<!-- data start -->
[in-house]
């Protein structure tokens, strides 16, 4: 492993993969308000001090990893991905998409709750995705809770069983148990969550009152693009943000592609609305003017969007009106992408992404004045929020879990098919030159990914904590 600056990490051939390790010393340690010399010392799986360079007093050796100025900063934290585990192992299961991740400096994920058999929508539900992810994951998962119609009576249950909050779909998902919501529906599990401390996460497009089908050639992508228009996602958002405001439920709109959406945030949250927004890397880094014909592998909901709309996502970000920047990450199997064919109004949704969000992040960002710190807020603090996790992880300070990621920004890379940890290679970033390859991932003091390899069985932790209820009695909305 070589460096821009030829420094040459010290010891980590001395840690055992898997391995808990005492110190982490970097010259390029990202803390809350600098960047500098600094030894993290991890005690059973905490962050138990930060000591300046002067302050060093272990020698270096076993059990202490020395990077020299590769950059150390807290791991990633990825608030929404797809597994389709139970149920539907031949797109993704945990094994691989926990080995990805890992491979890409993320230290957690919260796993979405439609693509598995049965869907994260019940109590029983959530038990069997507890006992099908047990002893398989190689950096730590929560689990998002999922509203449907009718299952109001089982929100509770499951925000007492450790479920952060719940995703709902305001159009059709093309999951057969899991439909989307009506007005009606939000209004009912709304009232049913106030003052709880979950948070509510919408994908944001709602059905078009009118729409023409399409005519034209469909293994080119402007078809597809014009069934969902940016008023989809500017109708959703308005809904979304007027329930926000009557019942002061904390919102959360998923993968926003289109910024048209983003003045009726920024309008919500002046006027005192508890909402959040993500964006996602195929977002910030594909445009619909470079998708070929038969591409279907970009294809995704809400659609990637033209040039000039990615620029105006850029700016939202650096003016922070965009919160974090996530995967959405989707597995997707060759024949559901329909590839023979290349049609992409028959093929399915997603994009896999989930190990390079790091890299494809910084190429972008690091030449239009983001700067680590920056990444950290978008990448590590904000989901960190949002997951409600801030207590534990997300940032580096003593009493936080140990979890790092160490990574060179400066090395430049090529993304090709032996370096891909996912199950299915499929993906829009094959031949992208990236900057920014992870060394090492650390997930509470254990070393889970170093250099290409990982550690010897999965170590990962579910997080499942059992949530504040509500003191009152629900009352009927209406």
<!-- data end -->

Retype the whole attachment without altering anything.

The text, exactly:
[in-house]
């Protein structure tokens, strides 16, 4: 492993993969308000001090990893991905998409709750995705809770069983148990969550009152693009943000592609609305003017969007009106992408992404004045929020879990098919030159990914904590 600056990490051939390790010393340690010399010392799986360079007093050796100025900063934290585990192992299961991740400096994920058999929508539900992810994951998962119609009576249950909050779909998902919501529906599990401390996460497009089908050639992508228009996602958002405001439920709109959406945030949250927004890397880094014909592998909901709309996502970000920047990450199997064919109004949704969000992040960002710190807020603090996790992880300070990621920004890379940890290679970033390859991932003091390899069985932790209820009695909305 070589460096821009030829420094040459010290010891980590001395840690055992898997391995808990005492110190982490970097010259390029990202803390809350600098960047500098600094030894993290991890005690059973905490962050138990930060000591300046002067302050060093272990020698270096076993059990202490020395990077020299590769950059150390807290791991990633990825608030929404797809597994389709139970149920539907031949797109993704945990094994691989926990080995990805890992491979890409993320230290957690919260796993979405439609693509598995049965869907994260019940109590029983959530038990069997507890006992099908047990002893398989190689950096730590929560689990998002999922509203449907009718299952109001089982929100509770499951925000007492450790479920952060719940995703709902305001159009059709093309999951057969899991439909989307009506007005009606939000209004009912709304009232049913106030003052709880979950948070509510919408994908944001709602059905078009009118729409023409399409005519034209469909293994080119402007078809597809014009069934969902940016008023989809500017109708959703308005809904979304007027329930926000009557019942002061904390919102959360998923993968926003289109910024048209983003003045009726920024309008919500002046006027005192508890909402959040993500964006996602195929977002910030594909445009619909470079998708070929038969591409279907970009294809995704809400659609990637033209040039000039990615620029105006850029700016939202650096003016922070965009919160974090996530995967959405989707597995997707060759024949559901329909590839023979290349049609992409028959093929399915997603994009896999989930190990390079790091890299494809910084190429972008690091030449239009983001700067680590920056990444950290978008990448590590904000989901960190949002997951409600801030207590534990997300940032580096003593009493936080140990979890790092160490990574060179400066090395430049090529993304090709032996370096891909996912199950299915499929993906829009094959031949992208990236900057920014992870060394090492650390997930509470254990070393889970170093250099290409990982550690010897999965170590990962579910997080499942059992949530504040509500003191009152629900009352009927209406």